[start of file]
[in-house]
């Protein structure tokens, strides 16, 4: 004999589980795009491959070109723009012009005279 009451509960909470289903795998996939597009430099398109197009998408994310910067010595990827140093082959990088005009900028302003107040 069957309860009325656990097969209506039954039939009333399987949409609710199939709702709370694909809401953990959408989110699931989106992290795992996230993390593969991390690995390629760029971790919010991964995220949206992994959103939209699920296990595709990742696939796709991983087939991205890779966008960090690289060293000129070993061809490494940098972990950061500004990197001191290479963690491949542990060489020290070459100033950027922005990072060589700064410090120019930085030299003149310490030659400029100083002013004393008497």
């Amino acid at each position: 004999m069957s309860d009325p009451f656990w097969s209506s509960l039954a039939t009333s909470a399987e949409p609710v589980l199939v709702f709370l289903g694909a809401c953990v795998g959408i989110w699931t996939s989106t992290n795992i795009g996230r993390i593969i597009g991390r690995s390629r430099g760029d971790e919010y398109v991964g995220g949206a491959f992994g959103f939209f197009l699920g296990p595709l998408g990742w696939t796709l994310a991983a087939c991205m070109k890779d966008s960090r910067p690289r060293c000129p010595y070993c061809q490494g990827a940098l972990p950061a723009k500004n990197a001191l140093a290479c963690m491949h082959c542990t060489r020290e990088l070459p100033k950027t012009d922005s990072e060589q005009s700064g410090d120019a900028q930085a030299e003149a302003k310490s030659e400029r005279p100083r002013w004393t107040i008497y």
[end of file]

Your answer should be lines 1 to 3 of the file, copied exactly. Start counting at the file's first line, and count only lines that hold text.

[in-house]
């Protein structure tokens, strides 16, 4: 004999589980795009491959070109723009012009005279 009451509960909470289903795998996939597009430099398109197009998408994310910067010595990827140093082959990088005009900028302003107040 069957309860009325656990097969209506039954039939009333399987949409609710199939709702709370694909809401953990959408989110699931989106992290795992996230993390593969991390690995390629760029971790919010991964995220949206992994959103939209699920296990595709990742696939796709991983087939991205890779966008960090690289060293000129070993061809490494940098972990950061500004990197001191290479963690491949542990060489020290070459100033950027922005990072060589700064410090120019930085030299003149310490030659400029100083002013004393008497």
């Amino acid at each position: 004999m069957s309860d009325p009451f656990w097969s209506s509960l039954a039939t009333s909470a399987e949409p609710v589980l199939v709702f709370l289903g694909a809401c953990v795998g959408i989110w699931t996939s989106t992290n795992i795009g996230r993390i593969i597009g991390r690995s390629r430099g760029d971790e919010y398109v991964g995220g949206a491959f992994g959103f939209f197009l699920g296990p595709l998408g990742w696939t796709l994310a991983a087939c991205m070109k890779d966008s960090r910067p690289r060293c000129p010595y070993c061809q490494g990827a940098l972990p950061a723009k500004n990197a001191l140093a290479c963690m491949h082959c542990t060489r020290e990088l070459p100033k950027t012009d922005s990072e060589q005009s700064g410090d120019a900028q930085a030299e003149a302003k310490s030659e400029r005279p100083r002013w004393t107040i008497y």